Last Christmas

Emma Thompson writes a holiday rom-com inspired by the music of George Michael? Can. Not. Compute.

Kate (Emilia Clarke), having recently recovered from a major illness, is sort of spinning her wheels in life. A weekend job she took in a year-round Christmas store has turned into a permanent position. Singing at auditions isn’t bringing her joy. She avoids going home because her overbearing mother Petra (Emma Thompson) is a piece of work and maybe wishes Kate was still sick. She’s just going through the motions, sowing some oats, not being a very good friend or daughter or sister or employee. Not being very good to herself. Still, she’s a little embarrassed that her negligence resulted into a break-in at the store. Her boss, Santa (Michelle Yeoh), has a brusque exterior but is decent and kind at heart. This is your wake up call, Kate, even if she doesn’t yet know how to answer it.

Around this time, two mysterious men show up in or around the store: one for Santa, and one for Kate. Kate is curious about Tom (Henry Golding) but not overly attracted to him. Still, they start spending a lot of time together, and he grows on her, not least of all because he’s someone she can confide in. He listens to her, wants the best for her, helps her restart her life. He’s the perfect guy, basically, with a whimsy to him and an irresistible smile.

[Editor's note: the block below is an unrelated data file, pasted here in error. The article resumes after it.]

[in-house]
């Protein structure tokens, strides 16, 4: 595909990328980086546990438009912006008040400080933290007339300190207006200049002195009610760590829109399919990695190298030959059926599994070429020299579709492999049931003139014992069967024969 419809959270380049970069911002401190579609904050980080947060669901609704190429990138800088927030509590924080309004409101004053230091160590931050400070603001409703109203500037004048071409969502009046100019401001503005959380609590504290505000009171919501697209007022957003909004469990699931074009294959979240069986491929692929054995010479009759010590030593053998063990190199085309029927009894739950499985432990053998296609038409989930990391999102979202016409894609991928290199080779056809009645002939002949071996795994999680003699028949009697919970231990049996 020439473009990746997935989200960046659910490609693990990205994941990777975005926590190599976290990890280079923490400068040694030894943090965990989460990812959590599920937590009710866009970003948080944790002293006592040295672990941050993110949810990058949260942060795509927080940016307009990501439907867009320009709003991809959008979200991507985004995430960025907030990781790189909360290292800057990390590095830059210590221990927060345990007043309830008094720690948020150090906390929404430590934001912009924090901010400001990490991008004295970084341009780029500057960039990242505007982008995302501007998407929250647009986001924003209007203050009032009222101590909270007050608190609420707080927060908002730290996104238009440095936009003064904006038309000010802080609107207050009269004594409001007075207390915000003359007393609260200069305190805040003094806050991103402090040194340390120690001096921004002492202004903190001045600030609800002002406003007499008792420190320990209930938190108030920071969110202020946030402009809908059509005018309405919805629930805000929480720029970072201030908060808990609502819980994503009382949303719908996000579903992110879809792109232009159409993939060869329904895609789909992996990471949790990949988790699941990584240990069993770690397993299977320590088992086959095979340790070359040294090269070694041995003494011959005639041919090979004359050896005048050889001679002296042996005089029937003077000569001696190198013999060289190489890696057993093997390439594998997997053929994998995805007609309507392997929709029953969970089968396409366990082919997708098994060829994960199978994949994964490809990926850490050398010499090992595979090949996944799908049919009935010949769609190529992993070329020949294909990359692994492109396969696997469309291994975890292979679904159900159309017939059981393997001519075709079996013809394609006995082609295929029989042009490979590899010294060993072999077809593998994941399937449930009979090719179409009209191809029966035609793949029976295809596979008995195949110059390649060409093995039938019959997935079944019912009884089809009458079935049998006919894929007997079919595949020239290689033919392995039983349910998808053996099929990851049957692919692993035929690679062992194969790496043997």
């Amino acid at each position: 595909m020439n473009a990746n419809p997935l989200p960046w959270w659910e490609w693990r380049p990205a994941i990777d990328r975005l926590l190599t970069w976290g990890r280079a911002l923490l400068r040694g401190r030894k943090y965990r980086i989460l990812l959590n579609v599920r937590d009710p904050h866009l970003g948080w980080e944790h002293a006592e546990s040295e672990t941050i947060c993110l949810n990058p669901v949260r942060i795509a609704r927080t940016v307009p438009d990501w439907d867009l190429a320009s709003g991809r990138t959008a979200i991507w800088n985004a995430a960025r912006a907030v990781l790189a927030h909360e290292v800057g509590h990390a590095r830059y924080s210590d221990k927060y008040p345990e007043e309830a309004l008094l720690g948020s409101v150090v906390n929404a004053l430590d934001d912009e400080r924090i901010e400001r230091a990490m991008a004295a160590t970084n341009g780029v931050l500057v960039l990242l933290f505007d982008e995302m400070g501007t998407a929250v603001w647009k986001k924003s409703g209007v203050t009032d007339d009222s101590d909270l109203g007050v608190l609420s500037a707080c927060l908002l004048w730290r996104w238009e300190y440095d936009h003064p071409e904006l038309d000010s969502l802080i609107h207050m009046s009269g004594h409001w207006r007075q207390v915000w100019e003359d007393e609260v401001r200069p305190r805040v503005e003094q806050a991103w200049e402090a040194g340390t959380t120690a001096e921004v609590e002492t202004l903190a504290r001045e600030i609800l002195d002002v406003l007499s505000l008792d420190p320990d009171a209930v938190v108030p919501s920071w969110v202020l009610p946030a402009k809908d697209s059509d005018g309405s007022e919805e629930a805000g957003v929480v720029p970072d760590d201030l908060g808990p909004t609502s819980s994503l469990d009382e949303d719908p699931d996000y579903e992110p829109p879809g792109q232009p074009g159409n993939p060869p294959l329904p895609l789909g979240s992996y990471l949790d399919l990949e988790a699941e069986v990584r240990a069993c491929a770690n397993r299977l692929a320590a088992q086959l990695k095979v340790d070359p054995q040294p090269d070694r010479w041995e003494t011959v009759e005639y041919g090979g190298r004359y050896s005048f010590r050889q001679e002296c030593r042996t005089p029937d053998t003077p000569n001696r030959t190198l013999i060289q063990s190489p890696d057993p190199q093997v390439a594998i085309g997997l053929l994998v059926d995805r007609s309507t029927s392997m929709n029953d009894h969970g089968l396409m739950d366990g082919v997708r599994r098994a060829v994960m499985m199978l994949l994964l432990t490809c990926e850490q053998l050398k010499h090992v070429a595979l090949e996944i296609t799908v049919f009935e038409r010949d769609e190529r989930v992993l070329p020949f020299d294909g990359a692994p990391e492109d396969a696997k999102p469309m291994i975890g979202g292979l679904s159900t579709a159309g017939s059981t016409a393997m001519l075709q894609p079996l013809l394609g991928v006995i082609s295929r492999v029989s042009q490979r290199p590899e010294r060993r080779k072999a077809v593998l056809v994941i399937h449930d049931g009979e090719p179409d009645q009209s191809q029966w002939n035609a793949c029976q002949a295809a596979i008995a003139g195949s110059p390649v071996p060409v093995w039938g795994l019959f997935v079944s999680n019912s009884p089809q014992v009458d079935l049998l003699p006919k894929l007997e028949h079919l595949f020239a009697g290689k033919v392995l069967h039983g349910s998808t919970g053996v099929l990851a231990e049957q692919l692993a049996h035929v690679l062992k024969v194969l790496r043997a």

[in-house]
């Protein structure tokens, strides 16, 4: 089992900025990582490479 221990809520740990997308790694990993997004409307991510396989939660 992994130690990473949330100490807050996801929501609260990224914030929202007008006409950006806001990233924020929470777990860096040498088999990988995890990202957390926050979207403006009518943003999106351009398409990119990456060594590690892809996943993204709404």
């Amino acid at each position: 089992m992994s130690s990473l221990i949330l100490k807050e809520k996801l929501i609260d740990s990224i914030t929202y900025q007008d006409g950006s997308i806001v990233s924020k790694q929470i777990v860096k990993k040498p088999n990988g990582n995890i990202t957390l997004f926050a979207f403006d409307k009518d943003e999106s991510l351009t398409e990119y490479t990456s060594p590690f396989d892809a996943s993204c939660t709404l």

You might say the trailers are a bit misleading but we should have known that Emma Thompson (who came up with the story along with husband Greg Wise and co-wrote the script with Bryony Kimmings) wouldn’t be responsible for a run-of-the-mill rom-com. If you divorce yourself from the concept, I think you’ll find the film is actually pretty worthwhile. And can we just have a moment of appreciation for cinematographer John Schwartzman who seems to have lit a movie entirely with Christmas lights? Magnifique!

I straddled a line with this movie – I hate to do Christmassy things too early in the ‘season’ – for me, Christmas doesn’t really start until December 7th, and I don’t like to do anything much before December 1st. Of course, having this site forces me to watch holiday movies far in advance of that, so I’ve only just seen Last Christmas despite its November 8th release (of course, wait too long and it may no longer be in theatres). It didn’t fill me with the Christmas spirit, though that’s not offered as a criticism – it did satisfy me as a movie-goer. Talented actors play flawed characters who don’t normally populate romantic films, yet they still deserve their happy endings. Small bits of politics are kneaded artfully into the dough. But even if the batter tastes familiar, this ain’t no cookie-cutter Christmas movie.